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Cover Picture: Control of Lipase Enantioselectivity by Engineering the Substrate Binding Site and Access Channel (ChemBioChem 17/2009)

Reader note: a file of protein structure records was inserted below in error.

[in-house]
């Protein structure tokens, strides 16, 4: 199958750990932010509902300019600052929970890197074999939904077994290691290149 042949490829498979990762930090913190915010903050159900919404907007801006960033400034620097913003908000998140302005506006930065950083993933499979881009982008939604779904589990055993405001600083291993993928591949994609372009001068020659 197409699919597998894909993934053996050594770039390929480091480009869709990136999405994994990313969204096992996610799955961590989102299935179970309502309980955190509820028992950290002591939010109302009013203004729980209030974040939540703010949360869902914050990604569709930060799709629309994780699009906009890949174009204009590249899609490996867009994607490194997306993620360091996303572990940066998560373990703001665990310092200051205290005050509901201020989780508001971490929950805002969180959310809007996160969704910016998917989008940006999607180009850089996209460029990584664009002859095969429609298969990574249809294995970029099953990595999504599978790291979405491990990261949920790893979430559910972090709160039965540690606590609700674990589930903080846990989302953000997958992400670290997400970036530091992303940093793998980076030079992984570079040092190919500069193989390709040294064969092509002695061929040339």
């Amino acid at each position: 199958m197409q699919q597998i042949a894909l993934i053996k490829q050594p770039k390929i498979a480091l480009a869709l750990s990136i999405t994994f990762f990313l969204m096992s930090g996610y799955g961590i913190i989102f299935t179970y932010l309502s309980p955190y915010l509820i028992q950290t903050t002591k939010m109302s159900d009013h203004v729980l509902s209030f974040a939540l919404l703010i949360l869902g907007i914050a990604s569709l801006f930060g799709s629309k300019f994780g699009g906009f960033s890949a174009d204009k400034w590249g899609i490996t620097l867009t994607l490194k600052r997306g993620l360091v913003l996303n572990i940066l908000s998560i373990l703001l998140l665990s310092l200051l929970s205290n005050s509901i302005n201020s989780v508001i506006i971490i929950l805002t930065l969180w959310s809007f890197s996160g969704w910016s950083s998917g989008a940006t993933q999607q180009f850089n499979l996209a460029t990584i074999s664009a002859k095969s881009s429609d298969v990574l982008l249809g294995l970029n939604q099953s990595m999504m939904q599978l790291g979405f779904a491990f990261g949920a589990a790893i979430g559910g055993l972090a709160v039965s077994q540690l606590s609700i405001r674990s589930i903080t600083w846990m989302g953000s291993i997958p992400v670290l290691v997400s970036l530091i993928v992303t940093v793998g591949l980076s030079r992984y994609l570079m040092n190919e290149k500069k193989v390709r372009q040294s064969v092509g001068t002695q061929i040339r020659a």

The cover picture highlights the concept of adapting path-planning algorithms, originating from robotics, to investigating various molecular-motion problems, such as the access of R and S enantiomers to the active site of an enzyme. With this technique, both the enzyme and the substrates are modelled as polyarticulated mechanisms. On p. 2760 ff. of this issue, M. Remaud-Siméon et al. show how the combined use of computational approaches and molecular-engineering techniques allowed the fast isolation of several mutants of the lipase from Burkholderia cepacia with remarkably enhanced (up to tenfold) or reversed enantioselectivity compared to the wild-type enzyme. By re-engineering the deeply buried substrate binding site and access channel of the B. cepacia lipase, highly enantioselective biocatalysts with a 15-fold enhanced specific activity compared to the parental enzyme were developed for the kinetic resolution of 2-substituted racemic acids. Model of the Justin Robot from the German Aerospace Center (DLR), Institute of Robotics and Mechatronics.